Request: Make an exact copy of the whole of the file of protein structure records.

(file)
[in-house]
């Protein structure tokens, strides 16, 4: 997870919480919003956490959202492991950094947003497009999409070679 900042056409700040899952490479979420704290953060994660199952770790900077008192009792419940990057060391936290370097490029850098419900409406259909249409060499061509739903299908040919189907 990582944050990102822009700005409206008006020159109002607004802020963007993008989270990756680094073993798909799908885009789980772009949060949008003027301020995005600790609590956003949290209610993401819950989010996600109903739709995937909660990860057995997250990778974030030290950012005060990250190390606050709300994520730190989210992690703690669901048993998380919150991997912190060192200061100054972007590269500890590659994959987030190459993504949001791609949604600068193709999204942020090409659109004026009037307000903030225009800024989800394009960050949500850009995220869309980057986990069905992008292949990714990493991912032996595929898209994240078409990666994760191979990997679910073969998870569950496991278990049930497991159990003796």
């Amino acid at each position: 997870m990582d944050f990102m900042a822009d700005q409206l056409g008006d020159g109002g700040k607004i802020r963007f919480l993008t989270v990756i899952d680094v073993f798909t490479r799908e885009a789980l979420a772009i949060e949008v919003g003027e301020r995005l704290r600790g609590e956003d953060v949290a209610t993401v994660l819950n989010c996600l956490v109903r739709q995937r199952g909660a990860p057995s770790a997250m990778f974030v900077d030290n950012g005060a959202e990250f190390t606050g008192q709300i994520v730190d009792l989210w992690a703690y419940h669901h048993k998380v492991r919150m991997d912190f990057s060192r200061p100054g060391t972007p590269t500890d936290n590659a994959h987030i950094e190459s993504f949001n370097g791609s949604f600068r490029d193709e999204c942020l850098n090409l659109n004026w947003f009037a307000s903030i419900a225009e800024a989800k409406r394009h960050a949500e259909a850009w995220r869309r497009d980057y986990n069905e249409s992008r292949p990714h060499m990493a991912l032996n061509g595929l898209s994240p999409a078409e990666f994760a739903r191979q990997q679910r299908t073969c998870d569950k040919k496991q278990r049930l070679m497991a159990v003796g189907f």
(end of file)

[in-house]
């Protein structure tokens, strides 16, 4: 997870919480919003956490959202492991950094947003497009999409070679 900042056409700040899952490479979420704290953060994660199952770790900077008192009792419940990057060391936290370097490029850098419900409406259909249409060499061509739903299908040919189907 990582944050990102822009700005409206008006020159109002607004802020963007993008989270990756680094073993798909799908885009789980772009949060949008003027301020995005600790609590956003949290209610993401819950989010996600109903739709995937909660990860057995997250990778974030030290950012005060990250190390606050709300994520730190989210992690703690669901048993998380919150991997912190060192200061100054972007590269500890590659994959987030190459993504949001791609949604600068193709999204942020090409659109004026009037307000903030225009800024989800394009960050949500850009995220869309980057986990069905992008292949990714990493991912032996595929898209994240078409990666994760191979990997679910073969998870569950496991278990049930497991159990003796």
């Amino acid at each position: 997870m990582d944050f990102m900042a822009d700005q409206l056409g008006d020159g109002g700040k607004i802020r963007f919480l993008t989270v990756i899952d680094v073993f798909t490479r799908e885009a789980l979420a772009i949060e949008v919003g003027e301020r995005l704290r600790g609590e956003d953060v949290a209610t993401v994660l819950n989010c996600l956490v109903r739709q995937r199952g909660a990860p057995s770790a997250m990778f974030v900077d030290n950012g005060a959202e990250f190390t606050g008192q709300i994520v730190d009792l989210w992690a703690y419940h669901h048993k998380v492991r919150m991997d912190f990057s060192r200061p100054g060391t972007p590269t500890d936290n590659a994959h987030i950094e190459s993504f949001n370097g791609s949604f600068r490029d193709e999204c942020l850098n090409l659109n004026w947003f009037a307000s903030i419900a225009e800024a989800k409406r394009h960050a949500e259909a850009w995220r869309r497009d980057y986990n069905e249409s992008r292949p990714h060499m990493a991912l032996n061509g595929l898209s994240p999409a078409e990666f994760a739903r191979q990997q679910r299908t073969c998870d569950k040919k496991q278990r049930l070679m497991a159990v003796g189907f």